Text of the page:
Our canvas sits in its magnificent, original frame, decorated with Egyptian motifs. At the top one recognizes the stylised representation of the vulture goddess of Upper Egypt, Nekhbet.
The actual drawing of Nekhbet was inspired by a watercolour painted most probably by Alessandro Ricci (1792 – 1834). In 1818 Ricci had joined Giovanni Battista Belzoni (1778 – 1823) in the Valley of the Kings, where Belzoni had discovered the previous year the tomb of Pharaoh Seti I. Both men made detailed studies in watercolour of the texts, reliefs and frescoes in this longest tomb (137 m.) ever discovered in the Valley. Most of the studies were made by Ricci. These paintings were used to produce a scale model of the tomb, exhibited in London in 1821. Over 300 of these watercolours are since 1900 part of the collection of the Bristol Museum and Art Gallery.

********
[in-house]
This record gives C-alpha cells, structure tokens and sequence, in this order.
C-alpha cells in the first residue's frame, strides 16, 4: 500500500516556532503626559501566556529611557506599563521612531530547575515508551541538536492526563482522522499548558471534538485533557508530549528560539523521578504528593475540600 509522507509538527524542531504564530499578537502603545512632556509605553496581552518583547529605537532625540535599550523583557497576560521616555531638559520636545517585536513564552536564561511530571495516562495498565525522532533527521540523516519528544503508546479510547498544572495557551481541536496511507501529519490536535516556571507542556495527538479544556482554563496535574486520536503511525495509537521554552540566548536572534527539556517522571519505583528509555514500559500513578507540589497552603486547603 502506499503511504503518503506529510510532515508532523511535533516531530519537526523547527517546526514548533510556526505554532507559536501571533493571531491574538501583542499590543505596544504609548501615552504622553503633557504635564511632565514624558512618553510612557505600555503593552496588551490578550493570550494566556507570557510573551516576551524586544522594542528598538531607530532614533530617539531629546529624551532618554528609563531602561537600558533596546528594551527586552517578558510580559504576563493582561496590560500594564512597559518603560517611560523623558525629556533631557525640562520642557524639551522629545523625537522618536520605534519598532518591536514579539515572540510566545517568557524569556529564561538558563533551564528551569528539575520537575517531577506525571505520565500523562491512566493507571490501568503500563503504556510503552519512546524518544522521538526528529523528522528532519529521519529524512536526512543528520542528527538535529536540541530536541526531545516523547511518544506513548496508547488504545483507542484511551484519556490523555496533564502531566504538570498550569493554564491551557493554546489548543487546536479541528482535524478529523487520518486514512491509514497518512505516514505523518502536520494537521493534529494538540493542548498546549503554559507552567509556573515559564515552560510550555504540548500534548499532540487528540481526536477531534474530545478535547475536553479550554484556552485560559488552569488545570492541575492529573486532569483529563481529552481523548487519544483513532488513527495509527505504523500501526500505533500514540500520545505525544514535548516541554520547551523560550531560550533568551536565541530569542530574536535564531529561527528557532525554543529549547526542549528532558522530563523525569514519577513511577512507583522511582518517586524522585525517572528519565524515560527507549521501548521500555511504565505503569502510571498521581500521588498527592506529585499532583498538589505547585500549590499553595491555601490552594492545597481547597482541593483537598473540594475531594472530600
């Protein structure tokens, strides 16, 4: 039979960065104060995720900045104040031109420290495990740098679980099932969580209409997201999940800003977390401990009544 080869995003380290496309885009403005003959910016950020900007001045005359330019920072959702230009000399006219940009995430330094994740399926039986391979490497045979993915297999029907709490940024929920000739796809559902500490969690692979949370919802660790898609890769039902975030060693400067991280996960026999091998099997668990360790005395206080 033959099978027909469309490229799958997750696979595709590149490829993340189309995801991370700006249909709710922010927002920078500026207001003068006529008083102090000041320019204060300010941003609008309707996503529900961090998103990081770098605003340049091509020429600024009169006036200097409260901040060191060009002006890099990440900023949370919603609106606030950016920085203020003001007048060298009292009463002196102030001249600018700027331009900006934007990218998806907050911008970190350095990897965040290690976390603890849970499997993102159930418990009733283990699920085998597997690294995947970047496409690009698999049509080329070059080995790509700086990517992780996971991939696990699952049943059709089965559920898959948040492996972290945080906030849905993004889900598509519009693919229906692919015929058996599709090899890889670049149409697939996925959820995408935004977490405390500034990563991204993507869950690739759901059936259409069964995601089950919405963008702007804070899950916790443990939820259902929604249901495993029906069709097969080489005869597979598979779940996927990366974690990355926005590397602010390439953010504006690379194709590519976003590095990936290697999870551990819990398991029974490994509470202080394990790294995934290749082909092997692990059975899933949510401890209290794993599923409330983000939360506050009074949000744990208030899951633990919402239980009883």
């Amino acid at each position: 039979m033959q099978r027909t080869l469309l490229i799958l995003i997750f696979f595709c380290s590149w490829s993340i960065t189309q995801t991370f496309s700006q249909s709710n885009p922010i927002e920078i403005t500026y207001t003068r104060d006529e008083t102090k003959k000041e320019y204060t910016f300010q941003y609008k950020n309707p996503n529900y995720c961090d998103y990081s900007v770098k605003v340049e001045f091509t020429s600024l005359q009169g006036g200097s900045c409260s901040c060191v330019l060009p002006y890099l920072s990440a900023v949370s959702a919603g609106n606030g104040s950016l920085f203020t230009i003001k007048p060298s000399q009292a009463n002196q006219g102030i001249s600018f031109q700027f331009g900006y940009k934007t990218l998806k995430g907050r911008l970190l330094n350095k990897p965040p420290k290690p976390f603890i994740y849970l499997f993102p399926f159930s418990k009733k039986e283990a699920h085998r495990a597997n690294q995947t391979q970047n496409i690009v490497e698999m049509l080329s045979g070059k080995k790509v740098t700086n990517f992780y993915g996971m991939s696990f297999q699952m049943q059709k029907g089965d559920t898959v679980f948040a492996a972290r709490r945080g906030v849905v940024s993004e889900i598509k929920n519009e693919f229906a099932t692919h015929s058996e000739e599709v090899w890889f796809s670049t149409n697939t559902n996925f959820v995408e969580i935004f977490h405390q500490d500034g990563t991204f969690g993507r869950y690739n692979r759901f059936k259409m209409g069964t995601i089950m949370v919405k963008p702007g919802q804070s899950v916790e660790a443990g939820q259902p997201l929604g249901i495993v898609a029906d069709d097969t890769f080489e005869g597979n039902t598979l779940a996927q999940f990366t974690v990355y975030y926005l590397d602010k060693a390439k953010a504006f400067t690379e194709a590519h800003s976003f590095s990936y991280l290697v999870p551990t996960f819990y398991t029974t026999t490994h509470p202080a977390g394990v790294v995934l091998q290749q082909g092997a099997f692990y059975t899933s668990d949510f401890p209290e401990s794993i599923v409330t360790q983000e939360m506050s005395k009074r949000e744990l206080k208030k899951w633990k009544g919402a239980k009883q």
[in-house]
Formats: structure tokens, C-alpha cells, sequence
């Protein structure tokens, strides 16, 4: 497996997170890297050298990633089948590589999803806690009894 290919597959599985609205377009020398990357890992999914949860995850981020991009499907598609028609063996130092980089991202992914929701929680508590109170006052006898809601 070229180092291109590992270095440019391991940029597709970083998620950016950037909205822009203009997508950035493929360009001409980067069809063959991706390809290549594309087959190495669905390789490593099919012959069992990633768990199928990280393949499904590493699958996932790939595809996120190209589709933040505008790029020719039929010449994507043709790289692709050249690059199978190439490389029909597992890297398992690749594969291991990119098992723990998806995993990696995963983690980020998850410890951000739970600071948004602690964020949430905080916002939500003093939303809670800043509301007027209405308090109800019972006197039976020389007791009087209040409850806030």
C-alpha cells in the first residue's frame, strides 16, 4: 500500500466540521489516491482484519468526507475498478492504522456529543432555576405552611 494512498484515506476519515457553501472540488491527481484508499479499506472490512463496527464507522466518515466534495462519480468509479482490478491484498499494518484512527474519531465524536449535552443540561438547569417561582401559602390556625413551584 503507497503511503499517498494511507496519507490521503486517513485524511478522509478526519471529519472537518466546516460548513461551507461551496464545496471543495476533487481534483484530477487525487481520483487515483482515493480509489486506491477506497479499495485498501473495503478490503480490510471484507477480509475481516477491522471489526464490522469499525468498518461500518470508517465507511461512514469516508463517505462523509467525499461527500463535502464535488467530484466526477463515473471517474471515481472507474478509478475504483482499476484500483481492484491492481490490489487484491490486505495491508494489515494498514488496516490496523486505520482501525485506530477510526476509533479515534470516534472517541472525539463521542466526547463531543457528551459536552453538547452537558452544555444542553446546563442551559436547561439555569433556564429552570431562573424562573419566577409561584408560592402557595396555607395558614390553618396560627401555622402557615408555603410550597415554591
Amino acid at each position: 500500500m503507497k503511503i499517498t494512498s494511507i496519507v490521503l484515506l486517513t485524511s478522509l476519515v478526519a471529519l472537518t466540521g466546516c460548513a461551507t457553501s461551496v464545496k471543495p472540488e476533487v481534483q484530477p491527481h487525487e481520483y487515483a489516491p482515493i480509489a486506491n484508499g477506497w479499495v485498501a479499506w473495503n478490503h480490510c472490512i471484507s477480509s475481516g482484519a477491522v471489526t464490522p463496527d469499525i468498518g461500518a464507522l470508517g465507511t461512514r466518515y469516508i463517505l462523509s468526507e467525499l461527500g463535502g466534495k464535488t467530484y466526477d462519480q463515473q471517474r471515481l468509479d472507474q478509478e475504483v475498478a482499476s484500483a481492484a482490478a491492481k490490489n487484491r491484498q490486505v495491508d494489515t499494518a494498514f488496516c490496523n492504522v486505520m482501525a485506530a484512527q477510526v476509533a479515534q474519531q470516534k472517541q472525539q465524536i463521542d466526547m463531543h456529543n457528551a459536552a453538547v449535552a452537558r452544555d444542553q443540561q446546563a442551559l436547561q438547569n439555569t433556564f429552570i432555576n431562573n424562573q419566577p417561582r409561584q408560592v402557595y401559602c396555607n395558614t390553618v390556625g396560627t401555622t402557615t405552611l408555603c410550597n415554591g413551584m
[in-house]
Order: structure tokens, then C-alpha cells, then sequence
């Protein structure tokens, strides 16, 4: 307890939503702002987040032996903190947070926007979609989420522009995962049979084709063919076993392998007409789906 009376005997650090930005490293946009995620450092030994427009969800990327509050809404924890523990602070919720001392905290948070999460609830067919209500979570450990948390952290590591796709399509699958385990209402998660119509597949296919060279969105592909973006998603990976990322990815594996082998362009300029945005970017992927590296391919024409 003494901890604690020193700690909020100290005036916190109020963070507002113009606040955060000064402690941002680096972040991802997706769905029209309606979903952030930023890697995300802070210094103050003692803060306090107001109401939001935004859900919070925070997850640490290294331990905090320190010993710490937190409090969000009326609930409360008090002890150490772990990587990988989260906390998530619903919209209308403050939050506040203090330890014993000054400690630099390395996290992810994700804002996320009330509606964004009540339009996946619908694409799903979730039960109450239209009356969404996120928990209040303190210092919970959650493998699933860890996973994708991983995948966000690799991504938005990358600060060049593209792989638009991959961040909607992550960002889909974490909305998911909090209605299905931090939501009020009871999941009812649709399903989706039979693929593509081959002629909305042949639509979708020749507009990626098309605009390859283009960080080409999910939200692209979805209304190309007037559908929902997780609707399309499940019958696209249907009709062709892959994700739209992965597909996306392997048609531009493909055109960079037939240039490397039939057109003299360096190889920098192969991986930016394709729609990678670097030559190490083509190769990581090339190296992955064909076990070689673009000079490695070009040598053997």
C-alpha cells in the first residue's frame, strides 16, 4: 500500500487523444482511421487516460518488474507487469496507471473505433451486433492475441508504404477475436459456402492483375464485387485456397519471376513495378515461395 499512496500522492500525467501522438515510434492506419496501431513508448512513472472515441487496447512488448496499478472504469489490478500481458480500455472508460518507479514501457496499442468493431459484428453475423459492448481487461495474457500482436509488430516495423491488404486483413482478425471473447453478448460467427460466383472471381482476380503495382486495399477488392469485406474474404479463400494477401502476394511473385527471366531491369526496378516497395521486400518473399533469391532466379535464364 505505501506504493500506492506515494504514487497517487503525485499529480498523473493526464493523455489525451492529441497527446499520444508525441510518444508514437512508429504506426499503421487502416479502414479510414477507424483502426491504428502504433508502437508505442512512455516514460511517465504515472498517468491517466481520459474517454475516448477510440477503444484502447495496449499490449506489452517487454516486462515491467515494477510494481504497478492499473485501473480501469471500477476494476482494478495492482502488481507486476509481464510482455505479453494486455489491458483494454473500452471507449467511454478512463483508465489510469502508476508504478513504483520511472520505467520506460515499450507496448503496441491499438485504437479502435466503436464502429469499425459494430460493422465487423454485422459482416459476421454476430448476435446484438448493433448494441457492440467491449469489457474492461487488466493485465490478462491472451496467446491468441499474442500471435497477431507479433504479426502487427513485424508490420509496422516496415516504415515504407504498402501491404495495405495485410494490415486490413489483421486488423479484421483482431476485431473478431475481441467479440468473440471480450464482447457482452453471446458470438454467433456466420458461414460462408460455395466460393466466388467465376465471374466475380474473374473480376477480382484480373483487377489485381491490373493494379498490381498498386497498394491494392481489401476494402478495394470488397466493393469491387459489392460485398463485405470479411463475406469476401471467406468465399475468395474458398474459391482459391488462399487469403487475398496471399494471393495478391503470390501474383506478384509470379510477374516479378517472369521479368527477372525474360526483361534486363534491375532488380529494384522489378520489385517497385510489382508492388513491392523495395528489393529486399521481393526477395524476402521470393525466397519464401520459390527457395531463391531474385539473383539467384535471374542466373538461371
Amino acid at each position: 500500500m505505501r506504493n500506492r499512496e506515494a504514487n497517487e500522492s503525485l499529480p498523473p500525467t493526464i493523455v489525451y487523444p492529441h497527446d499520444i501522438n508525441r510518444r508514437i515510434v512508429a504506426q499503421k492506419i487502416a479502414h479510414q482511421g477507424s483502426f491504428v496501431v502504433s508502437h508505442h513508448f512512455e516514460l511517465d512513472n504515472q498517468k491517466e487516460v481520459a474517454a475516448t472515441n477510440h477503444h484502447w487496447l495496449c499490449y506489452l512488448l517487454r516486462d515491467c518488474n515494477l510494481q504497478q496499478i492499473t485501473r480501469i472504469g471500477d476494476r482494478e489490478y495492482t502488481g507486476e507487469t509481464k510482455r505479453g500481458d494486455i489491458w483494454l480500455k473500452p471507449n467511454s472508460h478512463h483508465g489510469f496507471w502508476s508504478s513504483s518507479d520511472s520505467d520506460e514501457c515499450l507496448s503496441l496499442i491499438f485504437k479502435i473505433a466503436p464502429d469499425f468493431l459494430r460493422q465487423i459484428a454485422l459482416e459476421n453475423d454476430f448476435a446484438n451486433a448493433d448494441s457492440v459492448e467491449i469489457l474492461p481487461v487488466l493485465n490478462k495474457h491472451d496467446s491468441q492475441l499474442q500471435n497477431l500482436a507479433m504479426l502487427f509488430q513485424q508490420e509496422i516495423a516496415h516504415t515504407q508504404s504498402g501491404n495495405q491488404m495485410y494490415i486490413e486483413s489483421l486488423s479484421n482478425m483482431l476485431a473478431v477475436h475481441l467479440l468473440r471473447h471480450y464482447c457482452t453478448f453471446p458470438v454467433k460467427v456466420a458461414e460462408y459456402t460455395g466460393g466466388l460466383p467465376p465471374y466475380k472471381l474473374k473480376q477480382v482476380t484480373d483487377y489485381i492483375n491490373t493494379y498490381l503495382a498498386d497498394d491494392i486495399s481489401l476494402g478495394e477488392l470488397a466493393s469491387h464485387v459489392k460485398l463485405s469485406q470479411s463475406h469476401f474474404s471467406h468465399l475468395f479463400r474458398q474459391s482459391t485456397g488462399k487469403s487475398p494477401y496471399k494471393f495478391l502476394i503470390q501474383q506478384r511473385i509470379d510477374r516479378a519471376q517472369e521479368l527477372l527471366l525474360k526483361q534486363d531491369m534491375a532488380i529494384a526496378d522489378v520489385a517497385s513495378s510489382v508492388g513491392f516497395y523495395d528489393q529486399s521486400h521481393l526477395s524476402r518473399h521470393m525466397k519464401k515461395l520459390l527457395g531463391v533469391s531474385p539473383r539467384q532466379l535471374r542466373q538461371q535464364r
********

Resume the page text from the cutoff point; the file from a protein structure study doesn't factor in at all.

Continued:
Belzoni described the discovery of Seti’s tomb one year earlier in 1820 in his “Narrative of the operations and recent discoveries within the pyramids, temples, tombs, and excavations, in Egypt and Nubia; and of a journey to the coast of the Red Sea, in search of the ancient Berenice, and of another to the oasis of Jupiter Ammon”. 
In 1823 a Dutch version was published.